Finding brightly coloured boiled sweets at the local newsagents and supermarket proved a bit of a challenge so the stain glass is not as bright as originally planned but overall I’m very pleased with the end result.  In fact, it turned out better than I could have hoped!

The gingerbread house was placed on a silver tray which was dusted all over with icing sugar. Trees were stuck to the tray with more royal icing, though a few blocks of mini toblerone were required to help it stay in place while setting. Inside the house was a gingerbread tree decorated with green icing, surrounded by marzipan presents.

I’m entering my Gingerbread House into the Great British Baking Club December Challenge

Fingers crossed!

Gingerbread

250g butter
200g light soft brown sugar
105ml golden syrup
600g plain flour
2 tsp bicarbonate of soda
11/2 tbsp ground ginger
1 tsp ground cinnamon
1 tsp ground mixed spice

Heat the oven to 200 degrees. Cut out 3 sheets of baking paper to fit your largest baking tray.

Melt the butter with the sugar and syrup in a saucepan over a low heat.

Sift the dry ingredients together into a large bowl and make a well in the centre. Pour the butter mixture into the well and quickly bring together with a wooden spoon to make a dough.

Take about 1/4 of the dough (cover the rest with clingfilm to prevent it from drying out) and roll out to the thickness of a £1 coin. Lay the two roof panel templates on the dough and cut round with a knife. A metal ruler will help you gain straight edges. Stamp out trees, stars or any other shape that takes your fancy into the dough around the edges.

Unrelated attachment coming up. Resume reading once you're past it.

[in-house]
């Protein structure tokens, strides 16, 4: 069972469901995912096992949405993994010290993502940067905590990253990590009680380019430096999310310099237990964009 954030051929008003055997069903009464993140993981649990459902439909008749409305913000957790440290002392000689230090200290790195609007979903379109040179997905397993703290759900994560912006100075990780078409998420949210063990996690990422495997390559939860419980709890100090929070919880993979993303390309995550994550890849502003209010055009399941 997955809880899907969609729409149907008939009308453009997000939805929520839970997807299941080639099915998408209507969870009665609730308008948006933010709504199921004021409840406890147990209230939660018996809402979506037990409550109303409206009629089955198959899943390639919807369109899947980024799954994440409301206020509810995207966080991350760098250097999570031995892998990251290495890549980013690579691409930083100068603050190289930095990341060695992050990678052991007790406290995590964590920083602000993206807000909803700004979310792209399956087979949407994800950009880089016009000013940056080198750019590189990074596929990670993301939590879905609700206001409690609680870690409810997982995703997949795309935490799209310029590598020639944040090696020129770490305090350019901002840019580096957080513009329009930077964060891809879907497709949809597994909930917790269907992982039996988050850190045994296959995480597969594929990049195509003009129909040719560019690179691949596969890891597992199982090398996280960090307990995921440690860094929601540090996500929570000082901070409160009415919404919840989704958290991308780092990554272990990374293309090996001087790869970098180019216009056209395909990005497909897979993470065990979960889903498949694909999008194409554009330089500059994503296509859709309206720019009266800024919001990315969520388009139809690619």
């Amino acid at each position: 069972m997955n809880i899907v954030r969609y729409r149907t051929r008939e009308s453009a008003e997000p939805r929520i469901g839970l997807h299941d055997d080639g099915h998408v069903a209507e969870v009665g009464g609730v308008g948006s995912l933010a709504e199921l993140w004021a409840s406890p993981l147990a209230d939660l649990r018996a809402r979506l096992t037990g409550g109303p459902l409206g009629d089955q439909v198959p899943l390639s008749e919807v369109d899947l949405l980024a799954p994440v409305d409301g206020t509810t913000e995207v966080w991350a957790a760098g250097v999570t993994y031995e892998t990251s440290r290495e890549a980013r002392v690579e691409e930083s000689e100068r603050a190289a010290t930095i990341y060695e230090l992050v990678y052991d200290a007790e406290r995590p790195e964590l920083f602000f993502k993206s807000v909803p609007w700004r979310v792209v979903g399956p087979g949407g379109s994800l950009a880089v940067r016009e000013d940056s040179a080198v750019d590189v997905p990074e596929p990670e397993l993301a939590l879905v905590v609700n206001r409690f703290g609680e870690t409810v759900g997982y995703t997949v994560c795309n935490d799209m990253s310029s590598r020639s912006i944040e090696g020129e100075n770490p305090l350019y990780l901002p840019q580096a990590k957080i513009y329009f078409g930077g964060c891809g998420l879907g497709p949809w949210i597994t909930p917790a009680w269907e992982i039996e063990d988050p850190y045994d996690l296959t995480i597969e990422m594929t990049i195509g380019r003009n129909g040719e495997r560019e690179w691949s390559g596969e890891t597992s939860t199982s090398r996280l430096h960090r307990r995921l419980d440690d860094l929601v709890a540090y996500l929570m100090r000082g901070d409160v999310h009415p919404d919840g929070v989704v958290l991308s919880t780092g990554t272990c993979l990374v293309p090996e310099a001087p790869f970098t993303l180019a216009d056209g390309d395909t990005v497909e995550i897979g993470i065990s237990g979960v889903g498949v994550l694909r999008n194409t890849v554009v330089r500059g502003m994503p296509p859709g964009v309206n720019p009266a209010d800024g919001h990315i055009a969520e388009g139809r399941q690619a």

Remove the excess dough from around the cut outs and remove the templates. Lift the baking paper with the cut outs on it on to the baking sheet. Bake in the top of the oven for 8 minutes or until golden brown (your oven may vary, the original recipe for this mix suggested 12 minutes, you may wish to do some tester biscuits first – chef’s perk :)).

Repeat with the walls and side panels. If you wish to create stain glass windows. Cut out your shape, remove the dough and fill with crushed boiled sweets.

Allow the gingerbread to cool and harden before placing on a wire rack. Once completely hardened and cool you are ready to decorate and then stick your house together with thick royal icing.

  

First pipe royal icing along the edges of the front wall panel and push the side panels into them. Repeat with the back panel. Support them with a big ball of icing wrapped in clingfilm or whatever you can find in your kitchen – in my case forks and ramekins worked well. Once hardened and set pipe along the top edges of the walls and put the wall panels in place. Support until set.

Pipe icing to create icicles and stick on any chocolate or sweets you wish to decorate your house with.

I think I might make this a Christmas tradition, it certainly seems more popular than Christmas cake.

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Nearly three weeks ago I gave up work to give myself a bit of time to rest, catch up on those chores that never seem to get done and swot up on what has already been covered by my soon to be fellow students at cookery school. I thought I’d have plenty of time in which to get everything done and to post more regularly. Yet, I seem to have been busier than ever. After a longer than intended period between posts I give you a Christmas recipe that will give you the energy to get though the festivities.